And so we come to the end of The Poisonwood Bible by Barbara Kingsolver.
I have to admit, when I had about 100 pages left, I wondered why the story was still going on. But as I kept learning more about each of the girls I once again marveled at what a masterpiece this is. I wondered what my impression would have been if the story had ended with Orleanna and the three surviving girls walking out of the village. I think I would have been so relieved and closed the cover and thought, what a sad disaster.
But to read how life unfolded for each of them, I was left with a different reaction. Before we get to that, here’s what stood out to me in this section:
Leah and Anatole living with his Aunt Elizabeth: “I’m hungry for any family I can get. I’m lucky if I hear from Mother and Adah twice a year. It’s not their fault. I know they’ve sent countless packages that are piled up somewhere in the great, crumbling postal edifice downtown.” That deep hunger all of the Price girls had just made me so sad.
Again from Leah: “I survive here on outrage.” I’m impressed with the family Anatole and Leah forged. They were able to create and pass on that which neither got in their childhood.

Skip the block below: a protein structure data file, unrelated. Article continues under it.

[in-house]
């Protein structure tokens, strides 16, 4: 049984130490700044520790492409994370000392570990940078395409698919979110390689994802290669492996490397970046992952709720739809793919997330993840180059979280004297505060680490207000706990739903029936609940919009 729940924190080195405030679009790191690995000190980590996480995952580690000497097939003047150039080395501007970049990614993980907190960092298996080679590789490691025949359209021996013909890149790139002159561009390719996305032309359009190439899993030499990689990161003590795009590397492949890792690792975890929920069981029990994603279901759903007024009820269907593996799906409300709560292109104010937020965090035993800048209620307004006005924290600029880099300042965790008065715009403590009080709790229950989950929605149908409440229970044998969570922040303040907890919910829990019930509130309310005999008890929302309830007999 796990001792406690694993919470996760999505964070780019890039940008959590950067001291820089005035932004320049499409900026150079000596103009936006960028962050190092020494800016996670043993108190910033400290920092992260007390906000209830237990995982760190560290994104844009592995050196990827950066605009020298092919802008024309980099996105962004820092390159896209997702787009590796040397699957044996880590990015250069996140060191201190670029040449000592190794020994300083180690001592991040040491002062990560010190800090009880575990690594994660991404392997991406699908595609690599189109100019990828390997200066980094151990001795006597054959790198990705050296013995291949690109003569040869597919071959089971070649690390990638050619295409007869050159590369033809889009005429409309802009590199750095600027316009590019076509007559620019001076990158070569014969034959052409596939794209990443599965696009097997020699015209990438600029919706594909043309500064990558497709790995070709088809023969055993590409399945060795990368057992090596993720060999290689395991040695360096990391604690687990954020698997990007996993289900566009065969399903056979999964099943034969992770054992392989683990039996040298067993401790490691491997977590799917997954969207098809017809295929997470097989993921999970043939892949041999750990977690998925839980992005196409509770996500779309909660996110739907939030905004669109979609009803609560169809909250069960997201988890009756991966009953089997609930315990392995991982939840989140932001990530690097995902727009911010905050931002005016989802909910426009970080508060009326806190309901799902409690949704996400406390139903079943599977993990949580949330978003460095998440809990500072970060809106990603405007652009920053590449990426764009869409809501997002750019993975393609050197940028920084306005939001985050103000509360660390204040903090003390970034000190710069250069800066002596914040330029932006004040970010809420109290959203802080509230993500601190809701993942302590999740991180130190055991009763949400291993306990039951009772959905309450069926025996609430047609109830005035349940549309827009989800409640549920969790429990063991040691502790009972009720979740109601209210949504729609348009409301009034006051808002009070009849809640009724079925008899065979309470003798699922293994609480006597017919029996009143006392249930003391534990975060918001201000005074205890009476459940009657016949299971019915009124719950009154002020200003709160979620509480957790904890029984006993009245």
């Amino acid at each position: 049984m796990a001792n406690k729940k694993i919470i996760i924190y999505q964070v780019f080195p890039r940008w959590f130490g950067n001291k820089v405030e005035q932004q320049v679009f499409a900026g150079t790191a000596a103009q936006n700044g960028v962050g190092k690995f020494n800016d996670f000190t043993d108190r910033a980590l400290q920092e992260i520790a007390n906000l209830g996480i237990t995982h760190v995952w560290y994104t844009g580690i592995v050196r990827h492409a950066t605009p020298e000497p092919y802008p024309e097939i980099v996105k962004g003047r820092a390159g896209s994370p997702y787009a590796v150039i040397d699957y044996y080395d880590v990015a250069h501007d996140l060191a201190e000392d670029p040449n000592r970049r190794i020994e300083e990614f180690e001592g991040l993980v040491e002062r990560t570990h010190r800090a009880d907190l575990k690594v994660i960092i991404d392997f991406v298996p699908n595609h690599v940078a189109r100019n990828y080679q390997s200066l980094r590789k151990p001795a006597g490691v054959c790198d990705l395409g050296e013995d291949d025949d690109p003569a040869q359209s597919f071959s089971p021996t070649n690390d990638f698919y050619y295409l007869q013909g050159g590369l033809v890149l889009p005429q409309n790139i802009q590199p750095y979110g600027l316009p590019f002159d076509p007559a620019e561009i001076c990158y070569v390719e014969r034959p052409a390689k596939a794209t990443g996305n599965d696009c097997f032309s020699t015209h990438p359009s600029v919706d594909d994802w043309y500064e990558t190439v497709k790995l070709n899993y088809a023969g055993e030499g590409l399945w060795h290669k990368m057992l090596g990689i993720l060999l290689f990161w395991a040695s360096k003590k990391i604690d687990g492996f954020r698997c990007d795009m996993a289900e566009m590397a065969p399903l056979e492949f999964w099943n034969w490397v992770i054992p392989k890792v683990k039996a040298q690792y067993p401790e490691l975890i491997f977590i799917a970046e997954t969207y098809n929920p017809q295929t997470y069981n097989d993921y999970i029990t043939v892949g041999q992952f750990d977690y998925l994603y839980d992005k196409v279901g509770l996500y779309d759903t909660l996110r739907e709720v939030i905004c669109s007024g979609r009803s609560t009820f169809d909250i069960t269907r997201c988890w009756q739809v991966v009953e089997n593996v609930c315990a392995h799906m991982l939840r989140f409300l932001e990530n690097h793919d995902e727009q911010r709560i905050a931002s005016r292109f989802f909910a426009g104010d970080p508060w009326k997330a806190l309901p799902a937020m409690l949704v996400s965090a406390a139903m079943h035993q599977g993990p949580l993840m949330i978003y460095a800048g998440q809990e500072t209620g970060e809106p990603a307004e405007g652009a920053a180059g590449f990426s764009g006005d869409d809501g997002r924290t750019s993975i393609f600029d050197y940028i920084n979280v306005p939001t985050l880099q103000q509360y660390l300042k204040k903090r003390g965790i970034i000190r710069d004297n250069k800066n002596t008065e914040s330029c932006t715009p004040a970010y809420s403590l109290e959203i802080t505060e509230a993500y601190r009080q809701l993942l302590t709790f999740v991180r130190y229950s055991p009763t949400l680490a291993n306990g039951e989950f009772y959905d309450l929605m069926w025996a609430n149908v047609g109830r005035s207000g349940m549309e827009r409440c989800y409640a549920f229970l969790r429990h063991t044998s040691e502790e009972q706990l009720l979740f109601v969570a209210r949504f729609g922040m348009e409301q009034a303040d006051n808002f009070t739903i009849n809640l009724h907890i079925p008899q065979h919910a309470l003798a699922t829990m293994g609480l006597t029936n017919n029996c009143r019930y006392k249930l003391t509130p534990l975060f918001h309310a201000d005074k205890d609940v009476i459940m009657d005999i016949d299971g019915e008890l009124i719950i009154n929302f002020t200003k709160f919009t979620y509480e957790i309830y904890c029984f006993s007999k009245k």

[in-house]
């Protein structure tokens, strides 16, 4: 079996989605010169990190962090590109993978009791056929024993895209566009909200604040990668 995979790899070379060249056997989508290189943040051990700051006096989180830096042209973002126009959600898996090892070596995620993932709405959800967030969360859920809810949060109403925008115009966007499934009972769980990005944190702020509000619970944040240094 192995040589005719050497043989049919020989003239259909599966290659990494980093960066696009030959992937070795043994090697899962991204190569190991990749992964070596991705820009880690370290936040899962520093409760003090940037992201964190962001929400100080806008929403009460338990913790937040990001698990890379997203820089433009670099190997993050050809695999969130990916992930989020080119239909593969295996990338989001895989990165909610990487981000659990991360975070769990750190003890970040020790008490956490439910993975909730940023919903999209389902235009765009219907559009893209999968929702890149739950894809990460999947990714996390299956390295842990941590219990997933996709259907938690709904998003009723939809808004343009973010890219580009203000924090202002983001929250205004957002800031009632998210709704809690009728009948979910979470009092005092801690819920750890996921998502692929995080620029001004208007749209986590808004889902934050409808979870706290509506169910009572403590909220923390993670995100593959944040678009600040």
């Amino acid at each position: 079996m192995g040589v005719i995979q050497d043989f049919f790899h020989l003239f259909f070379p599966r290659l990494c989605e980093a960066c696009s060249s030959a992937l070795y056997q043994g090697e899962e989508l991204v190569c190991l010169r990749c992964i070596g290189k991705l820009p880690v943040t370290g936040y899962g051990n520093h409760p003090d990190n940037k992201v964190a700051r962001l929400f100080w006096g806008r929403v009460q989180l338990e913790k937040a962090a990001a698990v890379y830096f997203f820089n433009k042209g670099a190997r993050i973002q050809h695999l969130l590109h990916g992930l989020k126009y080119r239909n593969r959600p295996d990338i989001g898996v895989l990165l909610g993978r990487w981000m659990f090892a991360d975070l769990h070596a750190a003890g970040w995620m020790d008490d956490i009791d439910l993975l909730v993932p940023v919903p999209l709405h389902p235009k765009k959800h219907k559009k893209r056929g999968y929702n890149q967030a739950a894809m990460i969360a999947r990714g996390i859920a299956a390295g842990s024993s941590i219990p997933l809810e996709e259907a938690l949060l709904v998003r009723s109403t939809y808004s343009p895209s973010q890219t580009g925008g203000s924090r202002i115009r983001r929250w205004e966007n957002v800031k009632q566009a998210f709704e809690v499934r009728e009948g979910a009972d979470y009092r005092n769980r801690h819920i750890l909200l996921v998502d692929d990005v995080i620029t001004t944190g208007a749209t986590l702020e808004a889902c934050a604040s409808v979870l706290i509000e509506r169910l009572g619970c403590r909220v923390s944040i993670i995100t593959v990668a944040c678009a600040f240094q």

And then we hear from Rachel. Rachel, Rachel, Rachel. Were you surprised that she’s running a hotel? This made me smile: “My secret is: I like it!” I was struck in this chapter how much each girl doesn’t see the value in what her sisters have chosen. “And in my family, all our hearts seem to have whole different things inside.”
We hear so much more from Leah and Rachel in this last portion; so even though Adah has regained her speech and no longer limps, her voice seems less here than in earlier parts of the book.
Leah expressed with the tension of feeling pulled between two worlds. Part was endearing, like describing “America as devoid of smell.” Part was heart wrenching. “I already spent a whole childhood thinking I’d wrecked the life of my twin sister, dragged after me into the light. I can’t drag a husband and sons into a life where their beauty will blossom and wither in darkness. So we came home. Here. To disaster.”
“I’ve done what I can, it seems, and now I have to do what I can’t. Wait.” Leah’s longing to belong and to not be “foreign” tugs at me. Much about Anatole and Leah’s story need to be unpacked in the comments, so let’s do that.
And then the reunion! Arghhhhhhhh. I get it that they are three very different people, but it was here where I could almost taste how their relationships might have been different if they would have been exposed to the true gospel and grace in childhood. Rachel could use her hotel as a place of refuge and racial integration. Adah could use science as a window to the amazing complexities of creation. Leah and Anatole could use their passion for causes beyond the politics of this world. Instead, they are each lesser versions of their true selves.
Did you think Nathan could fall any lower? And then to have his death associated with the drowning of children when he so longed to baptize them. Sad, sad, sad. But brilliantly written as she wove his story in with the girls’ knowledge of scripture.